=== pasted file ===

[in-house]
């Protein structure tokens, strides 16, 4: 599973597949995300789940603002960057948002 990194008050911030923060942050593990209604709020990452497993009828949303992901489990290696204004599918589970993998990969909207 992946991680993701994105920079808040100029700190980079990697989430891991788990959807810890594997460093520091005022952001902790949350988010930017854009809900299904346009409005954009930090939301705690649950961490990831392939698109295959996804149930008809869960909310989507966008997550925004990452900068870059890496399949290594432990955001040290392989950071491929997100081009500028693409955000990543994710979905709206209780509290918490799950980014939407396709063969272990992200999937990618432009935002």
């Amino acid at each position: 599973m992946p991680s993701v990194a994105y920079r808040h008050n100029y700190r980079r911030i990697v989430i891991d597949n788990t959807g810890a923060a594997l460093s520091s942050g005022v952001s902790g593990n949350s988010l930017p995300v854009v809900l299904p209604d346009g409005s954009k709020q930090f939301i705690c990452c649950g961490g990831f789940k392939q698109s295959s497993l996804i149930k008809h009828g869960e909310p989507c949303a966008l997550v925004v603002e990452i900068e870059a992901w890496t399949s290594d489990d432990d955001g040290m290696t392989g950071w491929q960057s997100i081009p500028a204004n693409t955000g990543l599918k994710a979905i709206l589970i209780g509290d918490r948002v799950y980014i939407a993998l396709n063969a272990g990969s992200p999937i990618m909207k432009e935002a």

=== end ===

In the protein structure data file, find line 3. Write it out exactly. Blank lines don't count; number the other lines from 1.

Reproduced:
């Amino acid at each position: 599973m992946p991680s993701v990194a994105y920079r808040h008050n100029y700190r980079r911030i990697v989430i891991d597949n788990t959807g810890a923060a594997l460093s520091s942050g005022v952001s902790g593990n949350s988010l930017p995300v854009v809900l299904p209604d346009g409005s954009k709020q930090f939301i705690c990452c649950g961490g990831f789940k392939q698109s295959s497993l996804i149930k008809h009828g869960e909310p989507c949303a966008l997550v925004v603002e990452i900068e870059a992901w890496t399949s290594d489990d432990d955001g040290m290696t392989g950071w491929q960057s997100i081009p500028a204004n693409t955000g990543l599918k994710a979905i709206l589970i209780g509290d918490r948002v799950y980014i939407a993998l396709n063969a272990g990969s992200p999937i990618m909207k432009e935002a």